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Table of Contents    
LETTER TO EDITOR
Year : 2021  |  Volume : 69  |  Issue : 5  |  Page : 1479-1480

Parainfectious Longitudinal Extensive Transverse Myelitis (LETM) Post-COVID-19 – A Rare Report


Department of Internal Medicine, VMMC and Safdarjung Hospital, New Delhi, India

Date of Submission17-Mar-2021
Date of Decision11-Apr-2021
Date of Acceptance05-Jul-2021
Date of Web Publication30-Oct-2021

Correspondence Address:
Subramani Jagadeesan
Department of Internal Medicine, VMMC and Safdarjung Hospital, Ansari Nagar West, New Delhi - 110 029
India
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Source of Support: None, Conflict of Interest: None


DOI: 10.4103/0028-3886.329571

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How to cite this article:
Jagadeesan S, Kamra N, Meena RC, Patel P. Parainfectious Longitudinal Extensive Transverse Myelitis (LETM) Post-COVID-19 – A Rare Report. Neurol India 2021;69:1479-80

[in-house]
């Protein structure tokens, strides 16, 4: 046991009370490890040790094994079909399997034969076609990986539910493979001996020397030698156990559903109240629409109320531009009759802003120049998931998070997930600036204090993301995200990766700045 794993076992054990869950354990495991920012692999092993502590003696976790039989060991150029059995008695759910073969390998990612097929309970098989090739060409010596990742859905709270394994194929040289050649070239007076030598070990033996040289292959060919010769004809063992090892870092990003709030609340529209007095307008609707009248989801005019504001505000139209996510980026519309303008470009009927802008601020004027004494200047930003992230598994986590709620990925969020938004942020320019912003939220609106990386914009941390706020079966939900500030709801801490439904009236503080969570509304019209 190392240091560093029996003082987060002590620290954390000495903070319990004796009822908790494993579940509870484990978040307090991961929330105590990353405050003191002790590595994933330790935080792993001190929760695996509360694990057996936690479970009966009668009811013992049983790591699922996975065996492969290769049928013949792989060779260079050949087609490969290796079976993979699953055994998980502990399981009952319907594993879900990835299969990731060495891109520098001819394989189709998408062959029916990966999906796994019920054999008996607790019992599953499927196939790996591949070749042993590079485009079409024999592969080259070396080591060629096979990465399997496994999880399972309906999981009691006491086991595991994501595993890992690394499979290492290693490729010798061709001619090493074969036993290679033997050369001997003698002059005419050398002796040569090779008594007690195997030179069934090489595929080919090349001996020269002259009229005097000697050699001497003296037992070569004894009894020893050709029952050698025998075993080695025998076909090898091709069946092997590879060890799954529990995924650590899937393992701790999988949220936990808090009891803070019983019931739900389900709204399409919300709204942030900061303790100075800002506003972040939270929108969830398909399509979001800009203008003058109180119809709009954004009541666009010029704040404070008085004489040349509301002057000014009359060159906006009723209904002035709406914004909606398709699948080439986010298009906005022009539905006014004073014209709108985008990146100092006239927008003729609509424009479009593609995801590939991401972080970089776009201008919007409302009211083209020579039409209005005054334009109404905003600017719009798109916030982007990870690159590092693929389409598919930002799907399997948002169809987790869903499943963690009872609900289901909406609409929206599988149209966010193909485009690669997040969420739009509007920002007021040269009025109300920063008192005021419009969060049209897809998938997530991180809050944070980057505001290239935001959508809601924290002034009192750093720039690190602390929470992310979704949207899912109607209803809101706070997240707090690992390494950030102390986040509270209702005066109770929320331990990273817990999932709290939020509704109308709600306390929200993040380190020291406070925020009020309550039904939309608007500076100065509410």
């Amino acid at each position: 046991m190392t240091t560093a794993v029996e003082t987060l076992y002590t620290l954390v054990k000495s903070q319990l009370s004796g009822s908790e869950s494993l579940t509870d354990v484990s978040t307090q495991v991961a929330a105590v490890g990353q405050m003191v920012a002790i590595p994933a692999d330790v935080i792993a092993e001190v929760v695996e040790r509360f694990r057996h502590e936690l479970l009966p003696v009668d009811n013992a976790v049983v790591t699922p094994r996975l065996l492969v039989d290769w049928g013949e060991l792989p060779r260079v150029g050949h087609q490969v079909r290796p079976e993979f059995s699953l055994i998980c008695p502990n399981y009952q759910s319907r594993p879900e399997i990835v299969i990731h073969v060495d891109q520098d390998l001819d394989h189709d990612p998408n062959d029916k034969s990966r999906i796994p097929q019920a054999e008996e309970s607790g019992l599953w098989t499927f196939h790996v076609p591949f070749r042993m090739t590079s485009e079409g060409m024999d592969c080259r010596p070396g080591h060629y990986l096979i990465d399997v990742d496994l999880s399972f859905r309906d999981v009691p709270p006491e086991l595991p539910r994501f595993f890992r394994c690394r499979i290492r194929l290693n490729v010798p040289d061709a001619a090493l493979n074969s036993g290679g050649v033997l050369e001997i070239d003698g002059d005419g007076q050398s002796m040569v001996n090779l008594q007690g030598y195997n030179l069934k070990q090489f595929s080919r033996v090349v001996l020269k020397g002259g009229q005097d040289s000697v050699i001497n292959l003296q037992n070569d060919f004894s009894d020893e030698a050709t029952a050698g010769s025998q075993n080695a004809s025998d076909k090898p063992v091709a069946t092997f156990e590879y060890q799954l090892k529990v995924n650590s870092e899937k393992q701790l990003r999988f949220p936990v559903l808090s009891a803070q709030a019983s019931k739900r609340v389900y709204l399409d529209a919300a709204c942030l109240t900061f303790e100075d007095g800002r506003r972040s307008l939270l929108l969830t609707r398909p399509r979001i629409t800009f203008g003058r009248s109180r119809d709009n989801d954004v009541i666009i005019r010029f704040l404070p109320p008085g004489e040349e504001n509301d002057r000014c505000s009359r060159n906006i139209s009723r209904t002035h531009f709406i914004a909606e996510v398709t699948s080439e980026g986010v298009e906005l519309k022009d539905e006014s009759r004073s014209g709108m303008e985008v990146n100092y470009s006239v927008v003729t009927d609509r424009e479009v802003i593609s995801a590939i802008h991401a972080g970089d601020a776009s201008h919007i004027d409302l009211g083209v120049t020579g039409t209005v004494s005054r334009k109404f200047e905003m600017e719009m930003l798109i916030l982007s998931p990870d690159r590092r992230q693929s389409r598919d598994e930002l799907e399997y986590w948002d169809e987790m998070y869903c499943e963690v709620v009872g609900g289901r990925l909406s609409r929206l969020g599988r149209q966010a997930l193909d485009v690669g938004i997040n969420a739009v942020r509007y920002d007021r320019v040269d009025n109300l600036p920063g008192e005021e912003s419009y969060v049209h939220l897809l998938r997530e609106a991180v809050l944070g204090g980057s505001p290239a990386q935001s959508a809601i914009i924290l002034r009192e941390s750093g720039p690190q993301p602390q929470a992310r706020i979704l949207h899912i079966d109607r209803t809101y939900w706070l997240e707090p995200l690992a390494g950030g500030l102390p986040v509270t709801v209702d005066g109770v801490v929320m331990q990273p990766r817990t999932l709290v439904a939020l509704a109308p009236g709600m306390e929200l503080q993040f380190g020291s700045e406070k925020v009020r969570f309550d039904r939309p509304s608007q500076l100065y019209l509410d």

How to cite this URL:
Jagadeesan S, Kamra N, Meena RC, Patel P. Parainfectious Longitudinal Extensive Transverse Myelitis (LETM) Post-COVID-19 – A Rare Report. Neurol India [serial online] 2021 [cited 2021 Dec 3];69:1479-80. Available from: https://www.neurologyindia.com/text.asp?2021/69/5/1479/329571




Sir,

The majority of the COVID-19 symptoms appertain with the respiratory system along with a few consistently reported neurological symptoms like transient loss of smell and taste, not to mention the uncommon association of stroke (cerebral infarct/hemorrhage), inflammatory and rarely demyelinating neuropathies.[1] Postviral immune-related acute transverse myelitis (ATM) is the second most common form of ATM. Longitudinally extensive transverse myelitis usually invariably associated with NMO spectrum disorders is being reported here in the aftermath of SARS-CoV-2 infection.